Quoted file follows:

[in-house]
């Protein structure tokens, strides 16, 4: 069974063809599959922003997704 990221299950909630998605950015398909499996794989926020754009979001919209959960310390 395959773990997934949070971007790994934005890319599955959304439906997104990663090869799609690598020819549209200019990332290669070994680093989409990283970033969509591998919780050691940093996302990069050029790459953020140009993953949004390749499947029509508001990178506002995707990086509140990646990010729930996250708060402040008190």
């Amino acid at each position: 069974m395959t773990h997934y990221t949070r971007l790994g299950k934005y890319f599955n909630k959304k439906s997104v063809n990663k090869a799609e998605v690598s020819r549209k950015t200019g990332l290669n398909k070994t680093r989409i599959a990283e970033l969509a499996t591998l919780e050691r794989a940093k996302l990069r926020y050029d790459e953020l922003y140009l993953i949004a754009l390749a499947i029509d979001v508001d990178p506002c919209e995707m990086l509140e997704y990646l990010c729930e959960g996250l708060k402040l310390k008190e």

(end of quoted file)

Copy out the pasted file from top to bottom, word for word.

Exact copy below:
[in-house]
């Protein structure tokens, strides 16, 4: 069974063809599959922003997704 990221299950909630998605950015398909499996794989926020754009979001919209959960310390 395959773990997934949070971007790994934005890319599955959304439906997104990663090869799609690598020819549209200019990332290669070994680093989409990283970033969509591998919780050691940093996302990069050029790459953020140009993953949004390749499947029509508001990178506002995707990086509140990646990010729930996250708060402040008190």
């Amino acid at each position: 069974m395959t773990h997934y990221t949070r971007l790994g299950k934005y890319f599955n909630k959304k439906s997104v063809n990663k090869a799609e998605v690598s020819r549209k950015t200019g990332l290669n398909k070994t680093r989409i599959a990283e970033l969509a499996t591998l919780e050691r794989a940093k996302l990069r926020y050029d790459e953020l922003y140009l993953i949004a754009l390749a499947i029509d979001v508001d990178p506002c919209e995707m990086l509140e997704y990646l990010c729930e959960g996250l708060k402040l310390k008190e």